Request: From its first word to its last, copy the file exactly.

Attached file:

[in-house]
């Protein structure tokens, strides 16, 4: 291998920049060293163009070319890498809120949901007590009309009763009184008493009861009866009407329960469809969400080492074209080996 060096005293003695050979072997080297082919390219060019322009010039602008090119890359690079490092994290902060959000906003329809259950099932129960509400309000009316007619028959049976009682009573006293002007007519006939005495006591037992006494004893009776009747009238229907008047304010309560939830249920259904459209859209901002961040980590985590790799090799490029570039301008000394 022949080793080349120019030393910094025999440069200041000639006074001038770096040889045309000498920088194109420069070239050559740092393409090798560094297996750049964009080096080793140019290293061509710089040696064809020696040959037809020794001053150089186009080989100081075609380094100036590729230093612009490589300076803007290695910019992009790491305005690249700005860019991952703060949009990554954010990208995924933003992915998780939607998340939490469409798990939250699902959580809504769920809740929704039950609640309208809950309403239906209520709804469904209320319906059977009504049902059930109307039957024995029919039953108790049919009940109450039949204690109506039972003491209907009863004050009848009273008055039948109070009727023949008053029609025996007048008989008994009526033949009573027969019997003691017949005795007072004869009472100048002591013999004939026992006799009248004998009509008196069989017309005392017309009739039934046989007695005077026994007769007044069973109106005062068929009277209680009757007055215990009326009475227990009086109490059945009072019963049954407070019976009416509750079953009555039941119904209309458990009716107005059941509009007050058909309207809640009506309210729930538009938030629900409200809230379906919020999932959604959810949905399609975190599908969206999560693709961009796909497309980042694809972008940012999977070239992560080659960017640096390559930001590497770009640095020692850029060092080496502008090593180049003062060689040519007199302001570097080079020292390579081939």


[in-house]
């Protein structure tokens, strides 16, 4: 291998920049060293163009070319890498809120949901007590009309009763009184008493009861009866009407329960469809969400080492074209080996 060096005293003695050979072997080297082919390219060019322009010039602008090119890359690079490092994290902060959000906003329809259950099932129960509400309000009316007619028959049976009682009573006293002007007519006939005495006591037992006494004893009776009747009238229907008047304010309560939830249920259904459209859209901002961040980590985590790799090799490029570039301008000394 022949080793080349120019030393910094025999440069200041000639006074001038770096040889045309000498920088194109420069070239050559740092393409090798560094297996750049964009080096080793140019290293061509710089040696064809020696040959037809020794001053150089186009080989100081075609380094100036590729230093612009490589300076803007290695910019992009790491305005690249700005860019991952703060949009990554954010990208995924933003992915998780939607998340939490469409798990939250699902959580809504769920809740929704039950609640309208809950309403239906209520709804469904209320319906059977009504049902059930109307039957024995029919039953108790049919009940109450039949204690109506039972003491209907009863004050009848009273008055039948109070009727023949008053029609025996007048008989008994009526033949009573027969019997003691017949005795007072004869009472100048002591013999004939026992006799009248004998009509008196069989017309005392017309009739039934046989007695005077026994007769007044069973109106005062068929009277209680009757007055215990009326009475227990009086109490059945009072019963049954407070019976009416509750079953009555039941119904209309458990009716107005059941509009007050058909309207809640009506309210729930538009938030629900409200809230379906919020999932959604959810949905399609975190599908969206999560693709961009796909497309980042694809972008940012999977070239992560080659960017640096390559930001590497770009640095020692850029060092080496502008090593180049003062060689040519007199302001570097080079020292390579081939």